This will be the first official review posted on my blog. Though it’s not a new book (it was published in 2008), I wanted to get some experience with writing short, informal reviews for this website. If you haven’t read the book, I hope this review informs your decision about whether you read it or not!

A few weeks ago, I was over at my grandmother’s house with my family, helping her pack up her things to move into her new apartment. When we cleaned off her bookshelves, she put all the books she planned to get rid of in a box and told us that we could pick the ones we wanted.

Among those were several brand-new-looking, first edition John Grisham books. I’d never read any of Grisham’s books for adults (I’ve read some of his Theodore Boone kids series), so I thought I’d give them a try.

The first of the books that I picked out was Bleachers. It was slow at first, with no apparent plotline, though the writing was exemplary – I kept stopping to daydream about the metaphors and analogies he uses to describe places, events, and feelings. But as the book progressed, I started to realize the heart of the story, and by the end, I was empathizing with the characters and contemplating the moral of this ordinary tale and the impact that one person can have.

Bleachers, first and foremost, is a story about football. Football terms litter almost every page, describing plays and passes in such intricate detail that I finished the book feeling like I knew more about football than if I’d actually grown up watching or playing it (which I haven’t). This requires an in-depth knowledge of the sport that impresses me, and makes me wonder if Grisham has a personal knowledge of football or if he researched it specifically for this book. If the answer is the latter, then I am astounded. This to me is the hallmark of a good writer.

But the thing that touched me most about this book is also the heart of this book, and that is Coach Eddie Rake. He is the one the story centers around. Every character has been touched by the life of this one man, though they didn’t realize it until later. A simple football coach, yet the things his players and town remember – his actions towards the people around him, life lessons he taught, the way he pushed his players – not every memory was good, yet years later the people he influenced still remember him.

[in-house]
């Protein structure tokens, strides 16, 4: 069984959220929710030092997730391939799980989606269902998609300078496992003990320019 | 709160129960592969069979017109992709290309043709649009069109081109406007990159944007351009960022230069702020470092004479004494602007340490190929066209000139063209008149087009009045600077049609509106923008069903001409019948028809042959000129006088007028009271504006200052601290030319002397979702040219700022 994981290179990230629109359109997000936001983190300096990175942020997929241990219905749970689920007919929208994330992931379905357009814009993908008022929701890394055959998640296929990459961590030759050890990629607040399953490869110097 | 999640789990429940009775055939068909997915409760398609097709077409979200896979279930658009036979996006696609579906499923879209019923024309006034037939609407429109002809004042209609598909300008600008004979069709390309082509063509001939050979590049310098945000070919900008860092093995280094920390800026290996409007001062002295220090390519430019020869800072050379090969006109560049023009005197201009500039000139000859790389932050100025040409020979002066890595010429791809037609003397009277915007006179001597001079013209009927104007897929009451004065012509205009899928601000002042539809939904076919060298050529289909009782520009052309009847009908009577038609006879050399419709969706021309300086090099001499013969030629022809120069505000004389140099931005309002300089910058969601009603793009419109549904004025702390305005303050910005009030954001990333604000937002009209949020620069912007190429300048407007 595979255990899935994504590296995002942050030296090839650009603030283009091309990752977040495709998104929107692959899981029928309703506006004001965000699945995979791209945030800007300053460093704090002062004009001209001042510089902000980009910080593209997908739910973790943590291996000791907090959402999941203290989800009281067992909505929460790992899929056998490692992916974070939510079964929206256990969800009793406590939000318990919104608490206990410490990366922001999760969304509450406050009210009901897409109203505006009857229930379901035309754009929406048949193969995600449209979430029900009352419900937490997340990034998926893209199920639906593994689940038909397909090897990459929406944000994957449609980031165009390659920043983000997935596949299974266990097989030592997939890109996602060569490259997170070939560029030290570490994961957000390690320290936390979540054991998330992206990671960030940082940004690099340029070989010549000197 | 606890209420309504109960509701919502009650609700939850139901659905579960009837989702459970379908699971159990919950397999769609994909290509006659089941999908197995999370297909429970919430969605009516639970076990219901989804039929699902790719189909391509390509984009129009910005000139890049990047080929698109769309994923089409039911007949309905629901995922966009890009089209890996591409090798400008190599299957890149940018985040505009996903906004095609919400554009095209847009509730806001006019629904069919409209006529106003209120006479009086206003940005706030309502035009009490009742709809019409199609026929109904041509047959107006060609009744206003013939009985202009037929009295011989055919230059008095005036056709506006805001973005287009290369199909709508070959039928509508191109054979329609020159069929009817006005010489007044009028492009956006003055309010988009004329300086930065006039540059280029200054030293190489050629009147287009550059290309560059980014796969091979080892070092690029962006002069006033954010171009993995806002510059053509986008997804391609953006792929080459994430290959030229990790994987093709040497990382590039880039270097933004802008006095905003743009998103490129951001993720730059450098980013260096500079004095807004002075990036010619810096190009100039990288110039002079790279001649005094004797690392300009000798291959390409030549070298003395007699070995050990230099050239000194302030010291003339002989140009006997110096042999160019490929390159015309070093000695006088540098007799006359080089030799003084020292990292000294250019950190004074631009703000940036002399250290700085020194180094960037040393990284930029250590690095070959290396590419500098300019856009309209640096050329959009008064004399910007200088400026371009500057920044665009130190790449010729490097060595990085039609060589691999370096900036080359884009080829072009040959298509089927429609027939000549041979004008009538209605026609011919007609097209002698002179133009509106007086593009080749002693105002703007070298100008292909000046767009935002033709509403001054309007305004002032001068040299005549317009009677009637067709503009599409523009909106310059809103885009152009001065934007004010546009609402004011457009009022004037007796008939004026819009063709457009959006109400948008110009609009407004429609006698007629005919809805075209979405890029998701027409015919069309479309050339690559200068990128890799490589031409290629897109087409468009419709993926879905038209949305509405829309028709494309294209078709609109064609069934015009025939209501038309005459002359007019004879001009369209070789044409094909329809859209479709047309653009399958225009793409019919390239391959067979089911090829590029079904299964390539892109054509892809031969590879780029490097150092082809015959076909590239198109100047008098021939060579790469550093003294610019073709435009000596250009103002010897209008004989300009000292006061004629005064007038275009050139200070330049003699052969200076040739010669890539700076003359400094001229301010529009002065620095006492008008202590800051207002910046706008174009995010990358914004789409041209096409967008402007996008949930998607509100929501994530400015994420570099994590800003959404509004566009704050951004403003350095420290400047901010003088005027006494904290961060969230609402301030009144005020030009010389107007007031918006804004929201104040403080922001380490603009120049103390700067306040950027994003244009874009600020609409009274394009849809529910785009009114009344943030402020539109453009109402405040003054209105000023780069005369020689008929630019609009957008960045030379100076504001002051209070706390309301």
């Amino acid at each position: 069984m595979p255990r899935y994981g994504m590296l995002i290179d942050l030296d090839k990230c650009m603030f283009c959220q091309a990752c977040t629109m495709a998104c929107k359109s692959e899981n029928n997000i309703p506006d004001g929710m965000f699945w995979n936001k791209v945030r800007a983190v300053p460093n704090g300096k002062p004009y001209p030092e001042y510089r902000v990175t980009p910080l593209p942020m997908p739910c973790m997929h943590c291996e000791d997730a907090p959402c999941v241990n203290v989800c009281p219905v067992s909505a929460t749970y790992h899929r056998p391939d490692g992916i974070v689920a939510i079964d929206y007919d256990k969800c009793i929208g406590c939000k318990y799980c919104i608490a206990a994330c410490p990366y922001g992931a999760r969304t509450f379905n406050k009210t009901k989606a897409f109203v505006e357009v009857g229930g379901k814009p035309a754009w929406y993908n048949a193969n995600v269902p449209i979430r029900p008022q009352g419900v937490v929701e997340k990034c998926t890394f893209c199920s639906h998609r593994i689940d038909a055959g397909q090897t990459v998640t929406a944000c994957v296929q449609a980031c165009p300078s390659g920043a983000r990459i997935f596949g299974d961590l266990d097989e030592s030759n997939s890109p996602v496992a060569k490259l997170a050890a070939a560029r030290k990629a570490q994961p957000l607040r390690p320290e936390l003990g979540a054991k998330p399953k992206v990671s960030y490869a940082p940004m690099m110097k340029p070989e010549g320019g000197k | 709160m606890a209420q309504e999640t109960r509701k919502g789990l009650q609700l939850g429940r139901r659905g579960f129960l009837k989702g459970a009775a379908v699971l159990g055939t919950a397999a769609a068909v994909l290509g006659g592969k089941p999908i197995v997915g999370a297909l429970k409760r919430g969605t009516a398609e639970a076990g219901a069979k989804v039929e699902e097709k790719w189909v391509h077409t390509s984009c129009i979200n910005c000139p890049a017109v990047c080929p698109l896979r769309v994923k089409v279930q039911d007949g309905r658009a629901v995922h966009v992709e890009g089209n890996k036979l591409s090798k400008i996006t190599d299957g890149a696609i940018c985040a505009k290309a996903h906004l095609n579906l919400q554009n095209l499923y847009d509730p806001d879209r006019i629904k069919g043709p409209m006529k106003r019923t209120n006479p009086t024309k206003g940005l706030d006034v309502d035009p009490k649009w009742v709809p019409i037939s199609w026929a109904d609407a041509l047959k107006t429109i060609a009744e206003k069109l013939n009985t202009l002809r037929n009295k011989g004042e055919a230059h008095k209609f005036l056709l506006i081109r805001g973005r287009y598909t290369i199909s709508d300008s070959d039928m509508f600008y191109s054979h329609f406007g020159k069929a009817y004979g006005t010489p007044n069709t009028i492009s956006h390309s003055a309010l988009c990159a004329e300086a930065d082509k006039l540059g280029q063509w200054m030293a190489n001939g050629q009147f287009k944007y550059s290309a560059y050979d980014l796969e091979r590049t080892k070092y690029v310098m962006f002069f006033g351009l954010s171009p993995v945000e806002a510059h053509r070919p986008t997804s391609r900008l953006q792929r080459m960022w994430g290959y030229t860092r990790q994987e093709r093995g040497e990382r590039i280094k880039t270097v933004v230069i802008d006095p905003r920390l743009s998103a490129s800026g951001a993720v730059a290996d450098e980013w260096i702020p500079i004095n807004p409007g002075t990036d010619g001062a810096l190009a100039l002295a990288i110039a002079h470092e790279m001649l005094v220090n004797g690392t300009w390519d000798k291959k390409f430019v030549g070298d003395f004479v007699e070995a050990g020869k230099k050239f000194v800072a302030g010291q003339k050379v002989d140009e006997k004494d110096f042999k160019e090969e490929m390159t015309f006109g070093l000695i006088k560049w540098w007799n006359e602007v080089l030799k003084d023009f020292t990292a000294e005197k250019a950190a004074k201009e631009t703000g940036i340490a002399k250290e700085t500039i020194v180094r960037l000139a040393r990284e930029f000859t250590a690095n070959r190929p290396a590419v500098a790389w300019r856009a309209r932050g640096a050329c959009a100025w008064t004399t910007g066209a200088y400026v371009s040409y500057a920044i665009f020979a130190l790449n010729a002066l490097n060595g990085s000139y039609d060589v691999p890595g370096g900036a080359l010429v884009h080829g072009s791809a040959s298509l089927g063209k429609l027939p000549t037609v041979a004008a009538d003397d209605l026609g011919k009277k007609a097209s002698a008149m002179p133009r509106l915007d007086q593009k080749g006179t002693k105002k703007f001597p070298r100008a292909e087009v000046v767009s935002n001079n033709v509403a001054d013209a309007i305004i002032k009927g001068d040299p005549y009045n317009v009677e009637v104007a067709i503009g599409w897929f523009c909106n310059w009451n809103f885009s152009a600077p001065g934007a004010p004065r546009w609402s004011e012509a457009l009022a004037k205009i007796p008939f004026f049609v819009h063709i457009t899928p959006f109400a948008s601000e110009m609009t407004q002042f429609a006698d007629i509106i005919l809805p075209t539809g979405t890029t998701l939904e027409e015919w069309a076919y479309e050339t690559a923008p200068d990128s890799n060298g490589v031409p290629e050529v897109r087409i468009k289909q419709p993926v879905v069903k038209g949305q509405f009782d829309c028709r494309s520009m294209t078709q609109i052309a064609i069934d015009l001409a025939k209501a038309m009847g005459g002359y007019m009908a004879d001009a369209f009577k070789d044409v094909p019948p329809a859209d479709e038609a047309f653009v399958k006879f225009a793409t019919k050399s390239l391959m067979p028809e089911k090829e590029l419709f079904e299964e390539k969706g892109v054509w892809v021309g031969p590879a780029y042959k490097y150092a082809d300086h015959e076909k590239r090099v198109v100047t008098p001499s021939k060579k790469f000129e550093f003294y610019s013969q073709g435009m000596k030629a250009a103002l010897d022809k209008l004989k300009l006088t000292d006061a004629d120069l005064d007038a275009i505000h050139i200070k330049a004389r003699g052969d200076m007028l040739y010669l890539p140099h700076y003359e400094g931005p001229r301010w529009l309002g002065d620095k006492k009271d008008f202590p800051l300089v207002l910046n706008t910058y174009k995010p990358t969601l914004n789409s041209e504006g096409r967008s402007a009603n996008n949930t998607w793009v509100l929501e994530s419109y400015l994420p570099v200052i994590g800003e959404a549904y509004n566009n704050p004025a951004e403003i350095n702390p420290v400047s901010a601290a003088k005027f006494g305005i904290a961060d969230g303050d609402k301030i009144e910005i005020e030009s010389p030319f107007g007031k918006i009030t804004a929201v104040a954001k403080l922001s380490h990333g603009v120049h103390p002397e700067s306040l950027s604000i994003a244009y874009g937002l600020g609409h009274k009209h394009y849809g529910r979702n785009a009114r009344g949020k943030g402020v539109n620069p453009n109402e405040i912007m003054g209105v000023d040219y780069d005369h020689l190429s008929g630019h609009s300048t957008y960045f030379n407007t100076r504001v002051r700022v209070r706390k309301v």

It makes me wonder who my own life has touched. What would people say about me if I died tomorrow?  What impact have I made? This is a question important for everyone to consider. From this book, it’s obvious that Eddie Rake made a bigger impact than he could have ever imagined. A town gathers together at the passing of a legend – a man who lives on through the people he has touched.

As far as recommendations go, I’d recommend this to almost anyone old enough to understand the depth of the story and the sports jargon. A few negatives to consider include use of profanity (frequent but not necessarily inappropriate to the context), the football terms that are sometimes hard to visualize, and a seemingly slow start to the story. Other than that, I thought it was a very good book, and since for my personal reviews I’m using a 5-star system, I rate it 5 of 5 stars.

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